Powder brake hack question - Brother HS-50A
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  1. #1
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    Default Powder brake hack question - Brother HS-50A

    Guys

    I know this may be a long shot, but I'll try anyway.

    On my Brother, the board that controls the powder brake is flaky.
    Sometimes it works, sometimes it doesn't with no apparent intervention.
    I know things can behave in a weird fashion, but after some trouble shooting they either start working or go south for good.

    Anyway.
    My wire brake circuit is messed up. It is not the brake unit as I have 2 spares, they all do the same thing: When the brake is commanded ON, they lock-up as tight as they can.
    Period, The End!
    They go full-on brake to the point that the wire snaps at the pinch rollers in the back due to the wicked high tension.

    After a very little research I've found that these things ( powder brakes ) are current controlled devices.
    IOW, they are rated for a certain DC voltage ( in my case it's 24V DC ), and the amount of brake force is dependent on the current flowing through them.

    So what I am trying to do is very simply this: Take a 24V supply and install a series potentiometer in the line to control the current.
    For this machine I do not need ANY!!! accuracy for the wire tension!
    It is literally a bandsaw for one part, and one part only!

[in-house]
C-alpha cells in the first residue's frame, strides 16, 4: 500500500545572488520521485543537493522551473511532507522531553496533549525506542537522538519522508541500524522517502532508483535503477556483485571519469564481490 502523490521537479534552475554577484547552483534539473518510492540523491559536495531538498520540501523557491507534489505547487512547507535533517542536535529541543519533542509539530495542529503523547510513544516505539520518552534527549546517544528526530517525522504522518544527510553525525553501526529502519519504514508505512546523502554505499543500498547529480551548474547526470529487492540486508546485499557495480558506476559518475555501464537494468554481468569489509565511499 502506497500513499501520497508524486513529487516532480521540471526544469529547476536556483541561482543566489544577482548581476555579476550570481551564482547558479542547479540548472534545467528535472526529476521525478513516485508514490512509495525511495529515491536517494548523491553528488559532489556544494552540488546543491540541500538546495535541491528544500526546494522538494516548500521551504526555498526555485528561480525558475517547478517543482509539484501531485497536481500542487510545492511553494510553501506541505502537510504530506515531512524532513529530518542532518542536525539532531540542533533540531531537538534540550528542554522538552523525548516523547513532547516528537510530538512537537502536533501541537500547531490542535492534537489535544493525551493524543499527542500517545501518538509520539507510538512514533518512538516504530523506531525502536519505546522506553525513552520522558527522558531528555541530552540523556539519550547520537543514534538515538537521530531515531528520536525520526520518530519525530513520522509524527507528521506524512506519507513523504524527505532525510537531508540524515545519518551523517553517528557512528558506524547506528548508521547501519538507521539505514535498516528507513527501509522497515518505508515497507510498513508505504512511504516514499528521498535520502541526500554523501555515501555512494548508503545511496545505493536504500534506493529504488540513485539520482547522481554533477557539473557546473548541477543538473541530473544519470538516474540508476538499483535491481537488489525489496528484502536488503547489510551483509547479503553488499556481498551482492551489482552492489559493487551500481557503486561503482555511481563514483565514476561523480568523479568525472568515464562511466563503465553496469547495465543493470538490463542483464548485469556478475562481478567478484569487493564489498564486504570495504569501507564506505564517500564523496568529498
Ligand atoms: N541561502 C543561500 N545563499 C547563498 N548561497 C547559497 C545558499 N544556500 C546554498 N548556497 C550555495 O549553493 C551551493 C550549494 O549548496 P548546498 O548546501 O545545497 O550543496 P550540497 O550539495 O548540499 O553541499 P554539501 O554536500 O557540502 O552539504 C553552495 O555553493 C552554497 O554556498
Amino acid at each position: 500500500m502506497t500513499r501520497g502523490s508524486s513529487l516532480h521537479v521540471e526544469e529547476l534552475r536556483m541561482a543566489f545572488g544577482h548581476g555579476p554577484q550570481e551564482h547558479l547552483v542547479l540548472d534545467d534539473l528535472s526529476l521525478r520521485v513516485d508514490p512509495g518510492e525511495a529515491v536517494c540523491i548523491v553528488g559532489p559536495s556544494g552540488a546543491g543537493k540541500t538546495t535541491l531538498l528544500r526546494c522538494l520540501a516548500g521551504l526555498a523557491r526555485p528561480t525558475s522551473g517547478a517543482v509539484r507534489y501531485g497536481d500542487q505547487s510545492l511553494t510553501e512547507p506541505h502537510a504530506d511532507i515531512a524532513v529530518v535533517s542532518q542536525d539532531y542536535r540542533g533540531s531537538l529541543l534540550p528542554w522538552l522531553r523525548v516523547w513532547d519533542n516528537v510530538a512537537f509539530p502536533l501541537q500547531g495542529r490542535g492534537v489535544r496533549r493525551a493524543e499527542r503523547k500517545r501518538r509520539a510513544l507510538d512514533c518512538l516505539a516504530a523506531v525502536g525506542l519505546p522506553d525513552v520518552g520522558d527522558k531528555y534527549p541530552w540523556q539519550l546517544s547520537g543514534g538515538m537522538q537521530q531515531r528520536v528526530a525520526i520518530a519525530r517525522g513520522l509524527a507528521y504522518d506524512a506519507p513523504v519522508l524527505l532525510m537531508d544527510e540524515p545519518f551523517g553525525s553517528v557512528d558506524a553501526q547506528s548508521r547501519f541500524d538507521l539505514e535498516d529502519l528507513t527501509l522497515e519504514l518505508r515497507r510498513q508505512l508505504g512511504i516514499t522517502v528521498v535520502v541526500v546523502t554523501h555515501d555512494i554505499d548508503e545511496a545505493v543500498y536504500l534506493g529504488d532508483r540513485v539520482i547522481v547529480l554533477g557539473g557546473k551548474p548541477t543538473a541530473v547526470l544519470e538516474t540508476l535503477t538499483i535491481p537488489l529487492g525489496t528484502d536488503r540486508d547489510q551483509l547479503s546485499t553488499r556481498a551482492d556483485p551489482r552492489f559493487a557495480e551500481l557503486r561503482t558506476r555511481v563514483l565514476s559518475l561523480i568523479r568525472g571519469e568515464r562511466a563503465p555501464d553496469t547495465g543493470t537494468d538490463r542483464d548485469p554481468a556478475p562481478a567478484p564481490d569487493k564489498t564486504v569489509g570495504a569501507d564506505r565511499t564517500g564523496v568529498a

Dedicated, does not cut anything else!
    Right now I've actually disconnected the brake unit altogether and all I need to do is to stop the spool-bounce for a few seconds with my hand when the wire starts up.
    After that the spool pretension is what keeps the wire tight enough for it to run.


    Anyway, I plan to rig up something over the weekend, but does anyone have any insights into what I may run into?
    As it is, I plan to use a couple of 12V batteries in series to power the thing just so I don't introduce anything that might damage a board that is now Unobtanium from
    a company that has never acknowledged that these things ever existed.

  2. #2
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    Look for a cheap used bench power supply, they have a meter that you use when adjusting voltage.

  3. #3
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    Mount a rubber clamp against the wire spool to add drag. Prevent that initial hop. I did this year's ago on a machine.

  4. #4
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    Quote Originally Posted by SteveEx30 View Post
    Mount a rubber clamp against the wire spool to add drag. Prevent that initial hop. I did this year's ago on a machine.
    That's actually what I'm doing right now with my fingers.
    Only need it for the first 4-5 seconds for the hop to stop.
    There is one odd problem though.
    With the tension soo loose, the machine acts a bit weird when detecting short circuit.
    It almost like it doesn't see it and just plows through until way way in trouble.


    Regarding the adjustable power supply, I believe this is a current controlled device so that won't work.


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